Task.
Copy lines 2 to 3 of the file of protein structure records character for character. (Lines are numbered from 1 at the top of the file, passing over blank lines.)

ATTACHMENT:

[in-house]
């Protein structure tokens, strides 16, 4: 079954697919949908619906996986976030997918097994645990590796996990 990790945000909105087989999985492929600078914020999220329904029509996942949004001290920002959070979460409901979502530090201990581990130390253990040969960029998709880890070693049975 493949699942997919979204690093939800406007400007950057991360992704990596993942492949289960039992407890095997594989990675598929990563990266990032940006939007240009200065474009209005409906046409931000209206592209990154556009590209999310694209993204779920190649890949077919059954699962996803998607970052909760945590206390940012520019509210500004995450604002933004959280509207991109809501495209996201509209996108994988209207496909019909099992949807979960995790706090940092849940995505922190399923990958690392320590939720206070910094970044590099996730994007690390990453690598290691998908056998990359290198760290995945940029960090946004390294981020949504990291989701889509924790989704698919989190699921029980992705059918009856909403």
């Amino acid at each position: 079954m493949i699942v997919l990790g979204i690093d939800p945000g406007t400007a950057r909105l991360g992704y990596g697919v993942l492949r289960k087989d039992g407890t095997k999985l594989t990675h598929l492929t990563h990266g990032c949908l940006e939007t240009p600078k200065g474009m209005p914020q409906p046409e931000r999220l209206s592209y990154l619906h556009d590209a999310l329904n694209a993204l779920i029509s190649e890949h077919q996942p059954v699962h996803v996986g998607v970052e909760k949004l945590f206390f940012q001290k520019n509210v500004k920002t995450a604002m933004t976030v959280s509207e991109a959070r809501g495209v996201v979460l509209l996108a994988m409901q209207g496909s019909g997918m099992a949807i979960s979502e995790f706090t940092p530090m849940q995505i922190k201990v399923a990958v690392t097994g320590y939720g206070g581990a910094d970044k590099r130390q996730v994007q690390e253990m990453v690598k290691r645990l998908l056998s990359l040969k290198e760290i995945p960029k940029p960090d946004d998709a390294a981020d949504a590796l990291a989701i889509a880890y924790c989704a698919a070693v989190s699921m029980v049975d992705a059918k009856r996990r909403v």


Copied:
């Protein structure tokens, strides 16, 4: 079954697919949908619906996986976030997918097994645990590796996990 990790945000909105087989999985492929600078914020999220329904029509996942949004001290920002959070979460409901979502530090201990581990130390253990040969960029998709880890070693049975 493949699942997919979204690093939800406007400007950057991360992704990596993942492949289960039992407890095997594989990675598929990563990266990032940006939007240009200065474009209005409906046409931000209206592209990154556009590209999310694209993204779920190649890949077919059954699962996803998607970052909760945590206390940012520019509210500004995450604002933004959280509207991109809501495209996201509209996108994988209207496909019909099992949807979960995790706090940092849940995505922190399923990958690392320590939720206070910094970044590099996730994007690390990453690598290691998908056998990359290198760290995945940029960090946004390294981020949504990291989701889509924790989704698919989190699921029980992705059918009856909403």
């Amino acid at each position: 079954m493949i699942v997919l990790g979204i690093d939800p945000g406007t400007a950057r909105l991360g992704y990596g697919v993942l492949r289960k087989d039992g407890t095997k999985l594989t990675h598929l492929t990563h990266g990032c949908l940006e939007t240009p600078k200065g474009m209005p914020q409906p046409e931000r999220l209206s592209y990154l619906h556009d590209a999310l329904n694209a993204l779920i029509s190649e890949h077919q996942p059954v699962h996803v996986g998607v970052e909760k949004l945590f206390f940012q001290k520019n509210v500004k920002t995450a604002m933004t976030v959280s509207e991109a959070r809501g495209v996201v979460l509209l996108a994988m409901q209207g496909s019909g997918m099992a949807i979960s979502e995790f706090t940092p530090m849940q995505i922190k201990v399923a990958v690392t097994g320590y939720g206070g581990a910094d970044k590099r130390q996730v994007q690390e253990m990453v690598k290691r645990l998908l056998s990359l040969k290198e760290i995945p960029k940029p960090d946004d998709a390294a981020d949504a590796l990291a989701i889509a880890y924790c989704a698919a070693v989190s699921m029980v049975d992705a059918k009856r996990r909403v």